SB's. The line run from that place
to Garrison, where it will connect with
line to David City.
Lents, who mysteriously dis
from Ackley twenty years
returned Tuesday. He found his
sasnied to another man, and all
Is his 20-year-old son.
satin ard even vsjvet stocks are
with tht cotton shirtwaists, be-
more becoming than the stiff
dost coat a this season are
attractive of all. Borne of
in the Empire designs, are
' X"dst-ss of the most popular col
Oa, sf the season, and the varying tints
C Cm Cftnst materials are more
'T " soft than ever before
4watsvt alrdles art worn with
.4 fOsss and ssterty gswns as welL
; 4 raws a laee and ssiwiulssi.
CraNtasi rssalss sresad they are
.1r aretty far the lowered asus-
C 1 G aew modes of trimming
CWw issstsls of bands of
?4, tasctsfs stitched is straight
Ml sscters, wbtcfa makes
as a tats for the
-) O iisj la the skirt.
.r-,f mem afe stem
ittmt Cl'lMw sd
i:5t 'Crt- -rtss ot
Hon. W. H. (Coin) Harvey, in his wonderful book on "Money, TniBts
and Imerialism," conducts a school where politics, the science of govern
ment, is taught in the plainest and simplest language possible.
What is to be the outcome of this riotous trust age Is aptly stated
and plainly illustrated by the followin gextract from Ills book, taken
from pages 130. 131 and 132:
"The money trust began forming soon after the war to control the
volume and issue of money, the same as industrial trusts have since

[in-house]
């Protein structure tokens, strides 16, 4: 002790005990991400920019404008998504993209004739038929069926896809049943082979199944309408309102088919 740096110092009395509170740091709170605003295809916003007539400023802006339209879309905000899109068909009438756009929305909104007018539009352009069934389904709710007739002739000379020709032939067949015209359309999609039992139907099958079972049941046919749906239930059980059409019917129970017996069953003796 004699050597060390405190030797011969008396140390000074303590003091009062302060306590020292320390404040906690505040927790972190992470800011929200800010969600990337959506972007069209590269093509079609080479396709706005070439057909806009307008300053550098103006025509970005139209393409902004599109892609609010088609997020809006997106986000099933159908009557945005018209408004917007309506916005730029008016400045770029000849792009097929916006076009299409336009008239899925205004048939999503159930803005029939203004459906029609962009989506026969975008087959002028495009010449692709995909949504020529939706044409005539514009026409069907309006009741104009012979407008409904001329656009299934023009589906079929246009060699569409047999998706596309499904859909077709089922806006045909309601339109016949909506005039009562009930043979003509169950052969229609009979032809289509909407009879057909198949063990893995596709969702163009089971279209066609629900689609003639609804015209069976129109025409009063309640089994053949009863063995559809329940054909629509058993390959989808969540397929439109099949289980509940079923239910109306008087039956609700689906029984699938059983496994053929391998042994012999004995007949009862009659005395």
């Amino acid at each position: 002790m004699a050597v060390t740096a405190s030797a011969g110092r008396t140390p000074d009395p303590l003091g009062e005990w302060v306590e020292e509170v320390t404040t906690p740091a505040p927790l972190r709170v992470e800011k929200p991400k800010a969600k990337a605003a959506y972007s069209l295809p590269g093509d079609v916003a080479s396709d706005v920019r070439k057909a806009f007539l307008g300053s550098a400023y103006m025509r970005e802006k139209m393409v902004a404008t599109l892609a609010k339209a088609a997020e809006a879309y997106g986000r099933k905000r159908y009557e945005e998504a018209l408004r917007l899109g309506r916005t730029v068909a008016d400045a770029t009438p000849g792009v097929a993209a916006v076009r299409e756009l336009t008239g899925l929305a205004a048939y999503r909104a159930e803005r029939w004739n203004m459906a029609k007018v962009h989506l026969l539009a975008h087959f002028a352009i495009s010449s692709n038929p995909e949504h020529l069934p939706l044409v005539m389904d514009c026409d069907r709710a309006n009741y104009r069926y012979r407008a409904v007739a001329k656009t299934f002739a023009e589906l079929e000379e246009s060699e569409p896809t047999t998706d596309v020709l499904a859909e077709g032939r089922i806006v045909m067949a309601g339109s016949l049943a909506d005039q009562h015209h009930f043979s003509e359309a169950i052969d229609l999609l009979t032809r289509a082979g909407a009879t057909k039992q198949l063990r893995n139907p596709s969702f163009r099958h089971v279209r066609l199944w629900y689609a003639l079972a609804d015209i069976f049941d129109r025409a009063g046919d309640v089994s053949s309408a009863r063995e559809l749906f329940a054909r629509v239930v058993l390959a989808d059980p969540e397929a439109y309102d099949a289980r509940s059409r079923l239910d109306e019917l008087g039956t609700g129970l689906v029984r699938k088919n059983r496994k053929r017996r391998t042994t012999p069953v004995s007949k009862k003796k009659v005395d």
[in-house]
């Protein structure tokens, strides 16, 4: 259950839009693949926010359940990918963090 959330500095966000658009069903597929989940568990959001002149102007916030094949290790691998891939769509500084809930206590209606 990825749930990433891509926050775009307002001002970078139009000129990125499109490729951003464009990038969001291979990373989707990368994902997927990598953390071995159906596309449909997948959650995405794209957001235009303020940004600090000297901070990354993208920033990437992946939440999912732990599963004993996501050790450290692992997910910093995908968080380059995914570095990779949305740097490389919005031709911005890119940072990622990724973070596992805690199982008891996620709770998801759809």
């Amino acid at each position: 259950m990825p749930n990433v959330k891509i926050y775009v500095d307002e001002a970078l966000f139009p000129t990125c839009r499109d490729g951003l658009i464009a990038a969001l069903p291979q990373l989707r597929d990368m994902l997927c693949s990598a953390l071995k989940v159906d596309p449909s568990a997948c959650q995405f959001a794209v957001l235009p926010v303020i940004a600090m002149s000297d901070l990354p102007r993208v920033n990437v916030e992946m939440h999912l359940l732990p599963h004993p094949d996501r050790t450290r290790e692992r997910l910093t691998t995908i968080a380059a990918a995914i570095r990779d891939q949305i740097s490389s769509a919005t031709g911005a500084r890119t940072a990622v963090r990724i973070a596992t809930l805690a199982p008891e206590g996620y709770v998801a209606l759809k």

sought to control the products in which they deal. The money trust may
be said to have succeeded and fastened itself upon the country in 18S.
With each year Bince then the bankers have strengthened their organ
ization. Of the 12,604 banks in the L'nited States, which means some
300,000 directors and stockholders, nine-tenths of them belong to an or
ganization that meets annually, that Is influencing and shaping financial
legislation. This organization is the principal ally of the political party
that champions the interests of the privileged classes. In each village
or town where there is a bank, except in the instance of a very few
bankers, who have unselfishly taken up our cause, the local bank or
banks are constantly bringing influence to bear on the business men,
who are borrowers of the banks, to have these business men support
the political party that the banks favor."
"What is the outcome If class legislation and trusts continue un
checked?" asked Mr. J. F. Glasgow of Indiana.
"The financial trust will own all the other trusts." replied Coin.
"After the present temporary cause for the increased money In circula
tion has passed, the consuming power of the people will diminish. When
war and famine money have all passed into the hands of the money